The Monster of Ragusa
The mysteries of the sea had always excited the imagination of man. There is something in the cold darkness down below that allures us and thrills us, but at the same time, we fear it, the great power of the unknown and unexplored. Countless stories about the cryptic creatures of the sea surfaced around the world. Krakens, hydras, serpents, giant octopi, leviathans, mermaids and other monstrosities inhabit the bizarre mythical world of oceans and seas.
Three hundred years have passed since Dubrovnik was rocked by a horrific occurrence. A terrifying human-like creature arose from the sea in front of the city, one day around noon, in the beginning of 1716. What strange force summoned it from the deep blue sea of Adriatic, we shall never know, but it terrorized the populace of Dubrovnik for the three long days.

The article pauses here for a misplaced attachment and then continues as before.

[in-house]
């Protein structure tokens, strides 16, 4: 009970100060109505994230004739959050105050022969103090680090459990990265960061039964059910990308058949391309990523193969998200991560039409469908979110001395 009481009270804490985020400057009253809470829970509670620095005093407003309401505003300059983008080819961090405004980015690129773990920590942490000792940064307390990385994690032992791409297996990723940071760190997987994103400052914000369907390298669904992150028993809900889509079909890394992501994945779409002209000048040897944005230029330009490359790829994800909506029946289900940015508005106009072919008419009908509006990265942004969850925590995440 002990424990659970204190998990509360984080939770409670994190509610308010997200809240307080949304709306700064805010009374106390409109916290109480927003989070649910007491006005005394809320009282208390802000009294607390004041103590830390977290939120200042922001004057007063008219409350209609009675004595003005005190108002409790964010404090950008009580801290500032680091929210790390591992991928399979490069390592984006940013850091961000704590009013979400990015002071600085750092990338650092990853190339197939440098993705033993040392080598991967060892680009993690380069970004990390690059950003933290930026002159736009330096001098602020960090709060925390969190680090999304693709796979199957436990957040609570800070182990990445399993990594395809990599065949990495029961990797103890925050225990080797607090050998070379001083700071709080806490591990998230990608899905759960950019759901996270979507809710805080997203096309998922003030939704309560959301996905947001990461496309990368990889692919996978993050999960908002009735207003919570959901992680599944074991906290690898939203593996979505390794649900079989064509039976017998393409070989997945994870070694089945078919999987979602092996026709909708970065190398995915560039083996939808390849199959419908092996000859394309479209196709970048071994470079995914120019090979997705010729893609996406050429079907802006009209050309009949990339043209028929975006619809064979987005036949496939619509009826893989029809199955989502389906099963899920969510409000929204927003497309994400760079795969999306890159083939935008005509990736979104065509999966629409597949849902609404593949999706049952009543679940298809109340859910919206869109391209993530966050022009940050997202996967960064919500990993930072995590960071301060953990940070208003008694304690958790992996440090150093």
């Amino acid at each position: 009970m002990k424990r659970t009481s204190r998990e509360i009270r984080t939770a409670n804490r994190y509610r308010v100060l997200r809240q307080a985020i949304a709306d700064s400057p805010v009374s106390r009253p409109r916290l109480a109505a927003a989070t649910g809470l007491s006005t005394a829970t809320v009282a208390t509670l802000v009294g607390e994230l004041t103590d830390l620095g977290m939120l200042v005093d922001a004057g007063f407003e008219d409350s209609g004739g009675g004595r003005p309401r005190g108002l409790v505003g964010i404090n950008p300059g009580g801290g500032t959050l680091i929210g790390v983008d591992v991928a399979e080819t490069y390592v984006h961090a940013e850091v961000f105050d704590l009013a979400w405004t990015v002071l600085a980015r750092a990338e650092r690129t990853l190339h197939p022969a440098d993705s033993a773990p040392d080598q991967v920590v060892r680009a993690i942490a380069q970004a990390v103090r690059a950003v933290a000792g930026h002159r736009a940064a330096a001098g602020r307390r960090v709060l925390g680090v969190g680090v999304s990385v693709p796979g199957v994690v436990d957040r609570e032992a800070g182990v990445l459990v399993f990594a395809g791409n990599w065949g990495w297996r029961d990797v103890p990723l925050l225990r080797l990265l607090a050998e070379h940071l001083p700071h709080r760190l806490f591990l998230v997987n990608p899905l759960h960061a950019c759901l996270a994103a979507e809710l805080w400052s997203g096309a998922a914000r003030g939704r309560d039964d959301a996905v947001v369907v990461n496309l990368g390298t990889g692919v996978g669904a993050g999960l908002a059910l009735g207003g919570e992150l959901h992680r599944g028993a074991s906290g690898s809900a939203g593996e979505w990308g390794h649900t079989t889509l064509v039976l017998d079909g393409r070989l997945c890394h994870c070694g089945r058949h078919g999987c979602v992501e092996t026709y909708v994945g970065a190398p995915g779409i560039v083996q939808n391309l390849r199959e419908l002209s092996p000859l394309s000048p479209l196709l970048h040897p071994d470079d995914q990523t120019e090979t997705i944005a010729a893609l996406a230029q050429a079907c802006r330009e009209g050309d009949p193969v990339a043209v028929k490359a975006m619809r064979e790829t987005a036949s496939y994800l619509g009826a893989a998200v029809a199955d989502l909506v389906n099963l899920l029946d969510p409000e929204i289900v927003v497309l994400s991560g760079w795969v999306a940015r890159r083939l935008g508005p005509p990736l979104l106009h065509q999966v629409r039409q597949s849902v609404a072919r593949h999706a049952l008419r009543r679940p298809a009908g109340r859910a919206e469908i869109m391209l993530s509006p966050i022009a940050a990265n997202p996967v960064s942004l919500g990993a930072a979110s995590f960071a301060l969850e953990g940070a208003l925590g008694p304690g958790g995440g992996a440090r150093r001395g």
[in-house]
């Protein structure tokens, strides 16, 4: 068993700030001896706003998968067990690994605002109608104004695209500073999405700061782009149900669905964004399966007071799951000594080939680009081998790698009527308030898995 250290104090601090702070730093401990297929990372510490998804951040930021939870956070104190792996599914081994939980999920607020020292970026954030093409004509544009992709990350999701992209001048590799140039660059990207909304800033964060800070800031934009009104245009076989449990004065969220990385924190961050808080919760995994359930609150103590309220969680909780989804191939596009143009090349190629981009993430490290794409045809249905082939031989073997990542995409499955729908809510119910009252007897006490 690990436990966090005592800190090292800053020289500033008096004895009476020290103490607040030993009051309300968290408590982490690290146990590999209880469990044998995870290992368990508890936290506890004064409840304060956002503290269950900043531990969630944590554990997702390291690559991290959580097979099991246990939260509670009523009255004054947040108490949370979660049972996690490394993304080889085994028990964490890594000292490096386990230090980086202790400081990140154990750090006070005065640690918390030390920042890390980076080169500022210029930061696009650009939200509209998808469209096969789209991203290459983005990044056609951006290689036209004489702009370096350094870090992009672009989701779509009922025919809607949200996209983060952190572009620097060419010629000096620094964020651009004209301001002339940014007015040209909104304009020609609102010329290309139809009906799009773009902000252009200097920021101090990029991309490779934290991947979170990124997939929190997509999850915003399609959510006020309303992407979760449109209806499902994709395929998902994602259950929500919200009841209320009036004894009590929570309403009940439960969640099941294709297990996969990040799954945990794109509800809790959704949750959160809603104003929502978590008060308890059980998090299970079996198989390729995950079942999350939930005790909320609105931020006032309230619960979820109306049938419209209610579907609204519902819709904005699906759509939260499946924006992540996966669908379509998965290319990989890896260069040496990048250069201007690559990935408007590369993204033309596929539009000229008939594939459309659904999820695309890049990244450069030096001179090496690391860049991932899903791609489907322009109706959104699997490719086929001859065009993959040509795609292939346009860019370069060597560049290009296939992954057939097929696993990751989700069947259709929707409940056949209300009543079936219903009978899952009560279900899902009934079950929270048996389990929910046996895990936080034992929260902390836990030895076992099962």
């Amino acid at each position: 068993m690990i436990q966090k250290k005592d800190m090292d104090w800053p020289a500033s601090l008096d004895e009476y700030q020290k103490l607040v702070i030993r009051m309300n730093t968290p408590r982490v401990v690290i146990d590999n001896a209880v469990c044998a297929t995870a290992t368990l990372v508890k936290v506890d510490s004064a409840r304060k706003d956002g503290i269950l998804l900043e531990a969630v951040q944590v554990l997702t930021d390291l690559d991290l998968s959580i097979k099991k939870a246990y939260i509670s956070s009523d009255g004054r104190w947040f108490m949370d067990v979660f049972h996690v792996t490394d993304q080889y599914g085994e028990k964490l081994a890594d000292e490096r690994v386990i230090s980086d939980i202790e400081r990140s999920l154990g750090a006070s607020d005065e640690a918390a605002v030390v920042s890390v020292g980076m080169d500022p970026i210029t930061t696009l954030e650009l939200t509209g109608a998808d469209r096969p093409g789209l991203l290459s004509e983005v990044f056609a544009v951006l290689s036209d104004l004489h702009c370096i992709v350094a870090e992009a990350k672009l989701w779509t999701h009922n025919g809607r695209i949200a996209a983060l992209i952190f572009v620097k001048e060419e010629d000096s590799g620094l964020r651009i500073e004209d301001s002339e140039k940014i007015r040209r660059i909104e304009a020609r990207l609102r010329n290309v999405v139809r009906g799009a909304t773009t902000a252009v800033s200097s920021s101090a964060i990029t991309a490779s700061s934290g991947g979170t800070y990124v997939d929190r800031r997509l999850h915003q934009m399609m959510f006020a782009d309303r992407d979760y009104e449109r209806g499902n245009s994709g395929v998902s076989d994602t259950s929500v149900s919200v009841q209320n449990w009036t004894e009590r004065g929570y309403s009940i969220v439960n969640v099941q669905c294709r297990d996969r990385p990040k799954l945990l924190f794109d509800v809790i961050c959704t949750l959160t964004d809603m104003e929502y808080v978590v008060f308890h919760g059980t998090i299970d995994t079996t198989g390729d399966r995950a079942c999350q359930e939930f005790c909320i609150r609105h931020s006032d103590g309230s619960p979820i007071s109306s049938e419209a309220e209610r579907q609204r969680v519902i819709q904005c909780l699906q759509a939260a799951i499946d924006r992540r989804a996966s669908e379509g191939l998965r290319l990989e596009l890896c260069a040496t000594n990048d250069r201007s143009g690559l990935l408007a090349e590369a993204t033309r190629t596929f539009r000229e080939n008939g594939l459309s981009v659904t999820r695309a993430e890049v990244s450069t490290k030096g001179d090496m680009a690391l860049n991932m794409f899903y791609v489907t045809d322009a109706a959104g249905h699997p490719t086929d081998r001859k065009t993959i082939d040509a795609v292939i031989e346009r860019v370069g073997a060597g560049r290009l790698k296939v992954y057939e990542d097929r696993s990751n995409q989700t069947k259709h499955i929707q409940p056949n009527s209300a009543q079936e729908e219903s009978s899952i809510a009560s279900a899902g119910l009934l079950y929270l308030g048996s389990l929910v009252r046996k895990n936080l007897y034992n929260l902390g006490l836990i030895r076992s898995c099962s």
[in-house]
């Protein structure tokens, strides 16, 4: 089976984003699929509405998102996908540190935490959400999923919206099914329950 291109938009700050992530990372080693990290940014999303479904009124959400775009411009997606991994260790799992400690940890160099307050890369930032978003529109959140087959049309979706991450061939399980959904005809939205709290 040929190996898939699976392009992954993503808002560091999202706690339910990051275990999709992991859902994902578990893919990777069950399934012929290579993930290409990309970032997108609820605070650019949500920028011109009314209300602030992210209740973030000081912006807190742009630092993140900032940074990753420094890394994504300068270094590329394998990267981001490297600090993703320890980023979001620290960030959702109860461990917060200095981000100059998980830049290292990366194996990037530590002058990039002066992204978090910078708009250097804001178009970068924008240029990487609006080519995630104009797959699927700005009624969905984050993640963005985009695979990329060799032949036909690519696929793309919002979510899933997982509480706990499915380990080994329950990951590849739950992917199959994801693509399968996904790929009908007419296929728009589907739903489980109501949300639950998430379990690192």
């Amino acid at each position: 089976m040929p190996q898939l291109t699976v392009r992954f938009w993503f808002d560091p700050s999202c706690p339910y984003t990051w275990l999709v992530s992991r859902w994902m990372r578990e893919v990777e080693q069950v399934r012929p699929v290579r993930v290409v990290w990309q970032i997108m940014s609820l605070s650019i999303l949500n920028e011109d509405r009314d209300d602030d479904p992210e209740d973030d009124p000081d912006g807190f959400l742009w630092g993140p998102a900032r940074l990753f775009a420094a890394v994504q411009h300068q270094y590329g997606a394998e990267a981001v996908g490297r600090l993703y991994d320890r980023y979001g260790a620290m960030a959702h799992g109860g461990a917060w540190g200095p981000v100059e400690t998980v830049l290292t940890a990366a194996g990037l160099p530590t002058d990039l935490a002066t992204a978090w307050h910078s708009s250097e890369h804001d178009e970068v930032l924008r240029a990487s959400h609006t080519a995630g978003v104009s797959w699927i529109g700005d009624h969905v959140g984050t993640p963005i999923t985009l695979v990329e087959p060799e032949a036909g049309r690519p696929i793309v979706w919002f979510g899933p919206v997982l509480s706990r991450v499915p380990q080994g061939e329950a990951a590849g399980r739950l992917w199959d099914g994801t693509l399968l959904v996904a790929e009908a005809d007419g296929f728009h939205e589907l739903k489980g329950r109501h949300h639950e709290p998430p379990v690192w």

The first day the monster surfaced, it stayed on the land for three hours, wandering around the shore. The surviving witnesses testified that the creature was a giant, over 11 feet high, a freak of nature with a grotesquely huge head on its shoulders, his scaly body covered in oysters like warts. This sea ogre would raise its clawed hands, with skin in between fingers, high in the air and growl so horribly that its screams could be heard up to ten kilometres away. People were utterly terrified by the abominable creature. Some died of sheer fright, while others were so shocked by it they lost their ability to speak. Supposedly, some young boys were eaten alive by the beast!
The monstrous merman returned for two more days, each time reappearing at another location on the coast. After a week, strange fire signs coloured the sky above the old Ragusa, followed by the dreadful land tremors, leaving a great sense of horror in the local population.
The monster never came back again, but the story of it quickly spread around Europe by the sailors. As it follows, the English chronicles Flying Post brought an article about it already in February 1716. It inspired English poet Alexander Pope who wrote the satirical ballad “The Monster of Ragusa”.